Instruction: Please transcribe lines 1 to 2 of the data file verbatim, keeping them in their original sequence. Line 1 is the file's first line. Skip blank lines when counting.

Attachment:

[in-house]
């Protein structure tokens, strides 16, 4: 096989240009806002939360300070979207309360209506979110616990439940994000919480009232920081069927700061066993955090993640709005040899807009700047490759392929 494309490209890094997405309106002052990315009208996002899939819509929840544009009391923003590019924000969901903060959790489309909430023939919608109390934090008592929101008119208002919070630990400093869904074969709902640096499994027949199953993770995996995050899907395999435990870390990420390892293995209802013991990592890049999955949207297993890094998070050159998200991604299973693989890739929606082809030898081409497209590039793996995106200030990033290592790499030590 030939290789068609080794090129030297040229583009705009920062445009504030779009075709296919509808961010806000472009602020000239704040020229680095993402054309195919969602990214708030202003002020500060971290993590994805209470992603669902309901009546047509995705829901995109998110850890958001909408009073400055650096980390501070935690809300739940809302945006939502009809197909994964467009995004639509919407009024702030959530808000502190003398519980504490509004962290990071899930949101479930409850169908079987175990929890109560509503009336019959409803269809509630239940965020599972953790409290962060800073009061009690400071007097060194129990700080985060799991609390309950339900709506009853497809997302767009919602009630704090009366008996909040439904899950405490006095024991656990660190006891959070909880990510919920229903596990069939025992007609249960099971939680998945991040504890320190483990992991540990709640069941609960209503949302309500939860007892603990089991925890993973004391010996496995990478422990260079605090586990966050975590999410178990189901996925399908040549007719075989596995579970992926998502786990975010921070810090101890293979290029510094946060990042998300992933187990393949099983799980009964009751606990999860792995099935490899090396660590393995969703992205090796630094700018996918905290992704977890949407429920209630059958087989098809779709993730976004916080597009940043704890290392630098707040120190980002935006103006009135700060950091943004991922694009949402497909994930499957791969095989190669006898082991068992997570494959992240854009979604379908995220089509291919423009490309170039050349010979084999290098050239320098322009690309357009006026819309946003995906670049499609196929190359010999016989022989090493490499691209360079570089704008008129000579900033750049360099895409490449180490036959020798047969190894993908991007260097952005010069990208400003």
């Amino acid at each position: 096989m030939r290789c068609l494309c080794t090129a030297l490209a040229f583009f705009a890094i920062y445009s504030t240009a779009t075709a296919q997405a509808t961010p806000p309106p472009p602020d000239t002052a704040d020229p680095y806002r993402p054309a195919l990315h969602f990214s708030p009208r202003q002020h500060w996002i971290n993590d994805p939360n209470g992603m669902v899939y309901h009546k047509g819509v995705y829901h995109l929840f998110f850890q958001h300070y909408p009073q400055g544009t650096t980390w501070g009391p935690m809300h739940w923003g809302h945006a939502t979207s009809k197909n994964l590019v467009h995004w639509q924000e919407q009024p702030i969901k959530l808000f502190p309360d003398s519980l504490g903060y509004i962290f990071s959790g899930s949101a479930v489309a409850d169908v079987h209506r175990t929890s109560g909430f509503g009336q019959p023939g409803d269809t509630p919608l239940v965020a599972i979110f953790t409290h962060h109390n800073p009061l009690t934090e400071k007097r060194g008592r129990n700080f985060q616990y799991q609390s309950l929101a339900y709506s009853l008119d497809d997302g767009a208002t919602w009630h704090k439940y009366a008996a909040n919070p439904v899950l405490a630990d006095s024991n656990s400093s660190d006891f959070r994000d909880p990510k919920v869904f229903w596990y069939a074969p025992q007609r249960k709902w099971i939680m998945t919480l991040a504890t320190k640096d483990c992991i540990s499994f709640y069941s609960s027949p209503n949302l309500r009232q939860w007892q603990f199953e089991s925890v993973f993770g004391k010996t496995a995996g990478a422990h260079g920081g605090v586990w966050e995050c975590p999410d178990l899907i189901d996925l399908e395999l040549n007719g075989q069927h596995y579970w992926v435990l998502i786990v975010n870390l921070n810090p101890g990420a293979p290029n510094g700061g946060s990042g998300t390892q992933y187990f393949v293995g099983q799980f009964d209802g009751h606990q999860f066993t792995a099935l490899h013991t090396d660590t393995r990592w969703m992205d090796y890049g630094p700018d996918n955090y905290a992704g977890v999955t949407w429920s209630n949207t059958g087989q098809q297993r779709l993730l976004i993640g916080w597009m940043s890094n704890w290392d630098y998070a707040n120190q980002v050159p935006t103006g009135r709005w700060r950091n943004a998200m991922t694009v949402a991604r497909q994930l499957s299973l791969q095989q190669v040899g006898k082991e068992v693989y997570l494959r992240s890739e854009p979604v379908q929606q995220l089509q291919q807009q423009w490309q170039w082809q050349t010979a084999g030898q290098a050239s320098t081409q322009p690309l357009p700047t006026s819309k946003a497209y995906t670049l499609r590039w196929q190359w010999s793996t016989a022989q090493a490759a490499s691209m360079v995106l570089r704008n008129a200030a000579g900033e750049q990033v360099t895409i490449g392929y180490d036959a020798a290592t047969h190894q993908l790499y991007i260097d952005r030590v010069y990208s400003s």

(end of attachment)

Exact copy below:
[in-house]
């Protein structure tokens, strides 16, 4: 096989240009806002939360300070979207309360209506979110616990439940994000919480009232920081069927700061066993955090993640709005040899807009700047490759392929 494309490209890094997405309106002052990315009208996002899939819509929840544009009391923003590019924000969901903060959790489309909430023939919608109390934090008592929101008119208002919070630990400093869904074969709902640096499994027949199953993770995996995050899907395999435990870390990420390892293995209802013991990592890049999955949207297993890094998070050159998200991604299973693989890739929606082809030898081409497209590039793996995106200030990033290592790499030590 030939290789068609080794090129030297040229583009705009920062445009504030779009075709296919509808961010806000472009602020000239704040020229680095993402054309195919969602990214708030202003002020500060971290993590994805209470992603669902309901009546047509995705829901995109998110850890958001909408009073400055650096980390501070935690809300739940809302945006939502009809197909994964467009995004639509919407009024702030959530808000502190003398519980504490509004962290990071899930949101479930409850169908079987175990929890109560509503009336019959409803269809509630239940965020599972953790409290962060800073009061009690400071007097060194129990700080985060799991609390309950339900709506009853497809997302767009919602009630704090009366008996909040439904899950405490006095024991656990660190006891959070909880990510919920229903596990069939025992007609249960099971939680998945991040504890320190483990992991540990709640069941609960209503949302309500939860007892603990089991925890993973004391010996496995990478422990260079605090586990966050975590999410178990189901996925399908040549007719075989596995579970992926998502786990975010921070810090101890293979290029510094946060990042998300992933187990393949099983799980009964009751606990999860792995099935490899090396660590393995969703992205090796630094700018996918905290992704977890949407429920209630059958087989098809779709993730976004916080597009940043704890290392630098707040120190980002935006103006009135700060950091943004991922694009949402497909994930499957791969095989190669006898082991068992997570494959992240854009979604379908995220089509291919423009490309170039050349010979084999290098050239320098322009690309357009006026819309946003995906670049499609196929190359010999016989022989090493490499691209360079570089704008008129000579900033750049360099895409490449180490036959020798047969190894993908991007260097952005010069990208400003």